COAL: China’s state economic planner, the National Development and Reform Commission (NDRC), has met with “experts, coal-fired power enterprises and coal enterprises” in consecutive meetings in a bid to improve the pricing mechanism for the domestic coal market, according to China National Radio. The discussions found the need to establish a “long-term mechanism” to “guide coal prices to operate within an appropriate range”, the report said. China has taken a series of steps, such as boosting production, to cool coal prices. A Reuters comment article said China’s coal prices “are still too high” despite the government’s efforts.
ELECTRICITY: NDRC announced on Wednesday that the electricity supply of five provinces and regions overseen by China Southern Power Grid – namely Guangdong, Guangxi, Hainan, Guizhou and Yunnan – was “stable and improving”. The authority noted that coal-fired power plants in those areas had enough coal stock to last more than 20 days on average, with Guangxi and Guizhou’s stock surpassing 30 days. It added that the production efficiency of coal-fired power units had been “effectively lifted” and power supply had been “vigorously guaranteed”.
WIND POWER: China’s grid-connected installed capacity for wind power has exceeded 300GW, doubling its 2016 year-end level, according to the state energy regulator, the National Energy Administration. In an announcement on Tuesday, the authority said that China’s grid-connected wind power installed capacity had ranked number one globally for 12 consecutive years. It added that wind power currently accounts for 13% of the country’s total installed power capacity.
HYDROGEN: Sinopec – a major state-owned oil and gas company from China – has launched a £350m hydrogen project that aims to produce around 20,000 tonnes of green hydrogen annually using electricity generated by solar panels. The project will see a solar power plant with installed capacity of 300 megawatts (MW) being constructed in Xinjiang’s Kuqa city. According to the plan, the plant will generate 618 gigawatt hours (GWh) of electricity every year on average when it starts operating in June 2023. China Daily reported the story. Carbon Brief’s in-depth Q&A has analysed how hydrogen could help the world avoid dangerous climate change.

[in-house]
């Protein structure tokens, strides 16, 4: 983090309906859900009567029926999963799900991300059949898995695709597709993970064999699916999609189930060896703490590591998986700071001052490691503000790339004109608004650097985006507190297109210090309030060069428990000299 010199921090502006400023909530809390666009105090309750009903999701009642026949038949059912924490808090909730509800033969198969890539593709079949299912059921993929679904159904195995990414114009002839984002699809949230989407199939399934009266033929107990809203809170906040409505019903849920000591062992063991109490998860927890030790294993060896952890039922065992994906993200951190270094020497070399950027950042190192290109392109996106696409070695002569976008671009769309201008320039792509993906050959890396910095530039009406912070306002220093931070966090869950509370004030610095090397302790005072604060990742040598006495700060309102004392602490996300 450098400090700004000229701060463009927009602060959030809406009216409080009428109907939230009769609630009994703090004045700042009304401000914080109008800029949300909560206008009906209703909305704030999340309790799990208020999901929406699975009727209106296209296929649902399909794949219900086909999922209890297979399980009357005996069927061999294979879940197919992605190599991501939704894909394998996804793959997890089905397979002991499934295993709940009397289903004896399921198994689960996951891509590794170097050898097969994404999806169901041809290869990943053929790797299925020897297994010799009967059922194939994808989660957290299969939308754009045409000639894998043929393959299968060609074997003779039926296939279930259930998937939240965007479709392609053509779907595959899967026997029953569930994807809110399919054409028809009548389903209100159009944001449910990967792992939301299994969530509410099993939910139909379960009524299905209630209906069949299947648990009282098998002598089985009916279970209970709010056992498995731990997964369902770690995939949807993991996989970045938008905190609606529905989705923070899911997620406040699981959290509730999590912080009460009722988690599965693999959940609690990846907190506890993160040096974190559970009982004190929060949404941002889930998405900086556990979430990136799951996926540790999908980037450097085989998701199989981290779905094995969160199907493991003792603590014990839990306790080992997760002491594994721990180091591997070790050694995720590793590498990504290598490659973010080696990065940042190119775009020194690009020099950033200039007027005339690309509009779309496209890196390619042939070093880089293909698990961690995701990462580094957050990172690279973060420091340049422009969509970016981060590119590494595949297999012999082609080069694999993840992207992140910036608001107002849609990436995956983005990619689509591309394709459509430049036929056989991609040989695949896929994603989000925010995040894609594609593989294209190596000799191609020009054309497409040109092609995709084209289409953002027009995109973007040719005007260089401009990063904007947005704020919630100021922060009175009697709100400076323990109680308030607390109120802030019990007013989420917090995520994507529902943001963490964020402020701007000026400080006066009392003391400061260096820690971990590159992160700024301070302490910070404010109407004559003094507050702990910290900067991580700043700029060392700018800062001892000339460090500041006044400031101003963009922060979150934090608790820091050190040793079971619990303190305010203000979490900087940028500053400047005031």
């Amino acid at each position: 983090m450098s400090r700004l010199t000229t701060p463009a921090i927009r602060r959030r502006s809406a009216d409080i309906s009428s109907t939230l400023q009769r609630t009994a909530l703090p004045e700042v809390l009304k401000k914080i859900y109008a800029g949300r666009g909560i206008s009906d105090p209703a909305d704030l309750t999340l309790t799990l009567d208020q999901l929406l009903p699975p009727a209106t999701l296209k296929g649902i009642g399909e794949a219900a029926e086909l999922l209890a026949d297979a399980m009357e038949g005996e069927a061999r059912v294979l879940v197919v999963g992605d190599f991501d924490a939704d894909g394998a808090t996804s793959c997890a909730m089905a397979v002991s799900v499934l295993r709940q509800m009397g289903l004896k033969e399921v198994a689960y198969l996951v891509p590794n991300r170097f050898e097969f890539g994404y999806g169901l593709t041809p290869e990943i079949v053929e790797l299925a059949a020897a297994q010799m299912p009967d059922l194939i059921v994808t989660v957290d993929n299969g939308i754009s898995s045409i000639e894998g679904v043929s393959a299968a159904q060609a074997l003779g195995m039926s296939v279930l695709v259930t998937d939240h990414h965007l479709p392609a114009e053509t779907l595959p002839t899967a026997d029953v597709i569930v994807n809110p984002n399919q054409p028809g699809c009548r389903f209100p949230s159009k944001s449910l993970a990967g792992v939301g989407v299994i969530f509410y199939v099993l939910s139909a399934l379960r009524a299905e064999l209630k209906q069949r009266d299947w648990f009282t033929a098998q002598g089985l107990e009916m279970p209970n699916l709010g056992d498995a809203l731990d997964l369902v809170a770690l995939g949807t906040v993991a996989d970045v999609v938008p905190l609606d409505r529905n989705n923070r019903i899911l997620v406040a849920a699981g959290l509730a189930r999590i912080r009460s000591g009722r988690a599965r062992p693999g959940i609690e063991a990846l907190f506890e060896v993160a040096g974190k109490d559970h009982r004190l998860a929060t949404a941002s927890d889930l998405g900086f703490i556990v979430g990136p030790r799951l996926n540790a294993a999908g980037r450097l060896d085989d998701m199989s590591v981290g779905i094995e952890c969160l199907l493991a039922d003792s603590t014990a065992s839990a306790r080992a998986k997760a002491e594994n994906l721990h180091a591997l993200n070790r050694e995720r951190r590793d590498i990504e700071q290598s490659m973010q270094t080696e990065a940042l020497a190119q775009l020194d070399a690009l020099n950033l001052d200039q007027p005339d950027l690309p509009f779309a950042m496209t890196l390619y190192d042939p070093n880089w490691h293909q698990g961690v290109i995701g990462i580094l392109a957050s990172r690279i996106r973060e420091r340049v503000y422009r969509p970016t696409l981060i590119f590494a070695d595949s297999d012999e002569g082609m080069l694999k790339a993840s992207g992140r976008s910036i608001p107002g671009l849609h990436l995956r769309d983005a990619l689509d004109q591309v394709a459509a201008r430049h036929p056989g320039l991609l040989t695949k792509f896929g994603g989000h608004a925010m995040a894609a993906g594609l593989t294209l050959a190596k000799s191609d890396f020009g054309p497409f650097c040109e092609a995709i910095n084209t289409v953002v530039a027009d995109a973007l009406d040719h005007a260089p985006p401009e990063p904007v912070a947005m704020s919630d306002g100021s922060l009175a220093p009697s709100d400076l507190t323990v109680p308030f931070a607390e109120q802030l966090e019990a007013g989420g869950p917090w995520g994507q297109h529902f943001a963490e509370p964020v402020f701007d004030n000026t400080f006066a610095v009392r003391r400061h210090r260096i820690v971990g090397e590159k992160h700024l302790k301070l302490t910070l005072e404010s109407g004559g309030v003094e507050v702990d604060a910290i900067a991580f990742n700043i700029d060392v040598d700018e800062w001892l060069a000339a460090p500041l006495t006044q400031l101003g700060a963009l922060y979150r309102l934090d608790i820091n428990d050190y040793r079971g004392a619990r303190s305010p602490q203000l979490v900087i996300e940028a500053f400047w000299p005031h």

Around 92% of the deaths related to power plant emissions during 2010-18 “occurred in low-income or emerging economies such as China, India and countries in southeast Asia”, according to a new study. The researchers examined “the relationship of climate and health benefits by modelling individual electricity-generating units worldwide across a range of climate-energy policy scenarios”. They found that “minimising future deaths” would require “strategic retirements of super-polluting power plants and deployment of pollution control technologies”.
Low-carbon energy transition from the commanding heights: How state-owned enterprises drive China’s wind power “miracle”
Energy Research and Social Science
A new paper has analysed “the emergence of China’s wind power ‘miracle’” by assessing the “initial motivations” of the country’s central state-owned enterprises (CSOEs), which made up for the majority of its wind power market. The study found that the investment decisions on wind power by CSOEs were not primarily motivated by top-down political imperatives. It said that, instead, such business ventures were promoted by “marginalised subsidiary companies” within CSOEs as “pragmatic business opportunities to ‘demarginalise’ themselves and to survive and grow”.